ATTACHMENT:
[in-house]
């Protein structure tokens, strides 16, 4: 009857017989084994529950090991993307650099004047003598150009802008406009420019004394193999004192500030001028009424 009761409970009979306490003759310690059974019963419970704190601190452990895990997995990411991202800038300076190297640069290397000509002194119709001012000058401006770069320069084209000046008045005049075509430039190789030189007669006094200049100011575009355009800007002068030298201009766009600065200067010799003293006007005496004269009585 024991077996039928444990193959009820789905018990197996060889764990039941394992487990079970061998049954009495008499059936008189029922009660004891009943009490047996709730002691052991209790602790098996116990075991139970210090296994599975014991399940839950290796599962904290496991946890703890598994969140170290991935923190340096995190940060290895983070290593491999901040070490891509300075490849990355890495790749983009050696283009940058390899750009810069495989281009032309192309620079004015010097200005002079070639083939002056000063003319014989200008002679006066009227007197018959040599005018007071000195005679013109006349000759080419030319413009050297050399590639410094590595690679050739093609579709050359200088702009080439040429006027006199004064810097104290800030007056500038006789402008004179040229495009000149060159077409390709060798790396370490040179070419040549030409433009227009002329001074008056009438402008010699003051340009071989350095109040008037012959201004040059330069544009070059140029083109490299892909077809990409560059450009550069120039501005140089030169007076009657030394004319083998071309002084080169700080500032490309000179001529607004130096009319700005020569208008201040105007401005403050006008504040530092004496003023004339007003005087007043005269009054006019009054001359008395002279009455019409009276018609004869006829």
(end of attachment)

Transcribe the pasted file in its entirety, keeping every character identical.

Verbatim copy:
[in-house]
């Protein structure tokens, strides 16, 4: 009857017989084994529950090991993307650099004047003598150009802008406009420019004394193999004192500030001028009424 009761409970009979306490003759310690059974019963419970704190601190452990895990997995990411991202800038300076190297640069290397000509002194119709001012000058401006770069320069084209000046008045005049075509430039190789030189007669006094200049100011575009355009800007002068030298201009766009600065200067010799003293006007005496004269009585 024991077996039928444990193959009820789905018990197996060889764990039941394992487990079970061998049954009495008499059936008189029922009660004891009943009490047996709730002691052991209790602790098996116990075991139970210090296994599975014991399940839950290796599962904290496991946890703890598994969140170290991935923190340096995190940060290895983070290593491999901040070490891509300075490849990355890495790749983009050696283009940058390899750009810069495989281009032309192309620079004015010097200005002079070639083939002056000063003319014989200008002679006066009227007197018959040599005018007071000195005679013109006349000759080419030319413009050297050399590639410094590595690679050739093609579709050359200088702009080439040429006027006199004064810097104290800030007056500038006789402008004179040229495009000149060159077409390709060798790396370490040179070419040549030409433009227009002329001074008056009438402008010699003051340009071989350095109040008037012959201004040059330069544009070059140029083109490299892909077809990409560059450009550069120039501005140089030169007076009657030394004319083998071309002084080169700080500032490309000179001529607004130096009319700005020569208008201040105007401005403050006008504040530092004496003023004339007003005087007043005269009054006019009054001359008395002279009455019409009276018609004869006829």